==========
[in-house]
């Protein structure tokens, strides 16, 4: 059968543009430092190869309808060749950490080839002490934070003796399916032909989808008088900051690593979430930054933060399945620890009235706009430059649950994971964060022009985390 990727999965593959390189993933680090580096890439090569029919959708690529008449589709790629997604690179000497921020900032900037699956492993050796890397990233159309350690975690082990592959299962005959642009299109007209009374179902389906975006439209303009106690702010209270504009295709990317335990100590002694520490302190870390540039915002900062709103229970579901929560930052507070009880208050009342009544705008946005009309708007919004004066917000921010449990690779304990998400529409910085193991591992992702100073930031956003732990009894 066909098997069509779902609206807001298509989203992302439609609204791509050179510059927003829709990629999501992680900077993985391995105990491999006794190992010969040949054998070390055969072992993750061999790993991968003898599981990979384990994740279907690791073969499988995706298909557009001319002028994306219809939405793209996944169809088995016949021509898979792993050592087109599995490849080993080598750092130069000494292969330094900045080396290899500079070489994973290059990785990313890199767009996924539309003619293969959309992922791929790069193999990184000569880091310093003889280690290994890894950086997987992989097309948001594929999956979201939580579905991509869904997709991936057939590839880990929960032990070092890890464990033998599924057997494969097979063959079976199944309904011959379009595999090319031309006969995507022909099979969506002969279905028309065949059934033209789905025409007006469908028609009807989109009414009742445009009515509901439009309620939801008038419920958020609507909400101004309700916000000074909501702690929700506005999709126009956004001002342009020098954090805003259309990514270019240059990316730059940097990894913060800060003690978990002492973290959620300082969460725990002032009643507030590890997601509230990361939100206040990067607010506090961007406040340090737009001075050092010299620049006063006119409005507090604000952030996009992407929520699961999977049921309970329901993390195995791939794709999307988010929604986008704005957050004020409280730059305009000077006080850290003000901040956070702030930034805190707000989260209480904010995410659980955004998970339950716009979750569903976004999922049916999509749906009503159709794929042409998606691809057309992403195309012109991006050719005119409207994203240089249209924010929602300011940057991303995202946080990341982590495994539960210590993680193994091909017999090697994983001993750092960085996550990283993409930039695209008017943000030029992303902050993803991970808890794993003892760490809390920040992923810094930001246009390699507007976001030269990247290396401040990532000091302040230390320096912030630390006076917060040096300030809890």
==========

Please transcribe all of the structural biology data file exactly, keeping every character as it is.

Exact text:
[in-house]
């Protein structure tokens, strides 16, 4: 059968543009430092190869309808060749950490080839002490934070003796399916032909989808008088900051690593979430930054933060399945620890009235706009430059649950994971964060022009985390 990727999965593959390189993933680090580096890439090569029919959708690529008449589709790629997604690179000497921020900032900037699956492993050796890397990233159309350690975690082990592959299962005959642009299109007209009374179902389906975006439209303009106690702010209270504009295709990317335990100590002694520490302190870390540039915002900062709103229970579901929560930052507070009880208050009342009544705008946005009309708007919004004066917000921010449990690779304990998400529409910085193991591992992702100073930031956003732990009894 066909098997069509779902609206807001298509989203992302439609609204791509050179510059927003829709990629999501992680900077993985391995105990491999006794190992010969040949054998070390055969072992993750061999790993991968003898599981990979384990994740279907690791073969499988995706298909557009001319002028994306219809939405793209996944169809088995016949021509898979792993050592087109599995490849080993080598750092130069000494292969330094900045080396290899500079070489994973290059990785990313890199767009996924539309003619293969959309992922791929790069193999990184000569880091310093003889280690290994890894950086997987992989097309948001594929999956979201939580579905991509869904997709991936057939590839880990929960032990070092890890464990033998599924057997494969097979063959079976199944309904011959379009595999090319031309006969995507022909099979969506002969279905028309065949059934033209789905025409007006469908028609009807989109009414009742445009009515509901439009309620939801008038419920958020609507909400101004309700916000000074909501702690929700506005999709126009956004001002342009020098954090805003259309990514270019240059990316730059940097990894913060800060003690978990002492973290959620300082969460725990002032009643507030590890997601509230990361939100206040990067607010506090961007406040340090737009001075050092010299620049006063006119409005507090604000952030996009992407929520699961999977049921309970329901993390195995791939794709999307988010929604986008704005957050004020409280730059305009000077006080850290003000901040956070702030930034805190707000989260209480904010995410659980955004998970339950716009979750569903976004999922049916999509749906009503159709794929042409998606691809057309992403195309012109991006050719005119409207994203240089249209924010929602300011940057991303995202946080990341982590495994539960210590993680193994091909017999090697994983001993750092960085996550990283993409930039695209008017943000030029992303902050993803991970808890794993003892760490809390920040992923810094930001246009390699507007976001030269990247290396401040990532000091302040230390320096912030630390006076917060040096300030809890």